"Philosophy - people are better than we allow, we should represent humanity more honestly in our images. We have the gift within our hands to produce images that lend a weight of assistance. This is what I try to do."
Martin Middlebrook originally trained as a wildlife artist before commencing a career as a commercial photographer, eventually turning to photojournalism fulltime. In 2010 Martin was commissioned by the Government of Afghanistan to produce a photo essay for the Kabul International Conference, a series of images that went on to exhibit at the British Museum in London in 2011. Martin has also written over 80 articles for many of the UK’s leading photography magazines, including being lead columnist for Professional Photographer Magazine.
Martin’s work from Afghanistan has exhibited at the Foto 8 Summer exhibition, and been awarded Honourable Mentions at the International Photography Awards (‘Editorial – War/Conflict’ and ‘A Deeper Perspective’ category). He was a recent winner in the inaugural ‘The Other Hundred’ humanitarian photography competition.
His work from Afghanistan has also been featured on renowned Franco/German TV channel ‘Arte TV’, for it’s 10 part series on this war torn country.
He has recently returned from assignment in Nepal documenting the plight of Bhutanese refugees for a five-part TV series, again for Arte. As part of the assignment Arte broadcast a documentary about Martin, his thoughts on photography and his working processes.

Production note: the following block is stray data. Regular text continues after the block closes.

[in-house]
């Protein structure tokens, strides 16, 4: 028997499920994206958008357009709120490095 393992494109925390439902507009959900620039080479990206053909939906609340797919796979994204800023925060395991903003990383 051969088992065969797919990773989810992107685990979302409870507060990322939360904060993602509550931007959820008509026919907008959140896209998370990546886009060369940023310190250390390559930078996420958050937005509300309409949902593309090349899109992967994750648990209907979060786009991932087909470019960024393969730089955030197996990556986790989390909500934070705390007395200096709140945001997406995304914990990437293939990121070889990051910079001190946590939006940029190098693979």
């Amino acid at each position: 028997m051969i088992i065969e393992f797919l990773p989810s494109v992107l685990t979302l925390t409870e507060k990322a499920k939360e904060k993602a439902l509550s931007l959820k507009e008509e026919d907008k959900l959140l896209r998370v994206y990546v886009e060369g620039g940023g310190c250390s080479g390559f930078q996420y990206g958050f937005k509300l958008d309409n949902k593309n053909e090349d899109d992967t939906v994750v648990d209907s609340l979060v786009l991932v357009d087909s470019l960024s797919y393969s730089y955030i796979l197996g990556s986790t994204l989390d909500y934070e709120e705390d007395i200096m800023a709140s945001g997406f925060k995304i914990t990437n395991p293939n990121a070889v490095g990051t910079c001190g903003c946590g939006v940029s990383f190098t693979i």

“I have been working with Martin for a while and I always come to the same conclusion: beside that fact that he is a remarkable photographer, his mind is totally receptive to his environment. Not only does he capture the moment, but he also takes time to give it concrete meaning. Be it in the preparation of his work or in the field he always goes to the heart of the matter.
In his work emotion is neither fake nor a ‘one-size-fits-all’ tool. Behind the photograph, there is always a story of men and women that Martin seizes perfectly. To sum it up, he has all the qualities that are the trademark of great witnesses.”
Philippe Brachet – Editor in Chief for Arte Reportage.
In 2014 Martin travelled to the Omo Valley in Ethiopia crafting a unique portfolio of portraits of the famous tribes that live in the ‘seat of humanity’. The work he created will exhibit in Paris in September 2015.
Martin is presently working with Stop Ivory creating an exhibition and book for the CITES (CoP17) to be launched in Johannesburg in September 2016.
He presently lives in Paris.
Tel: +33 (0) 6 69 74 22 96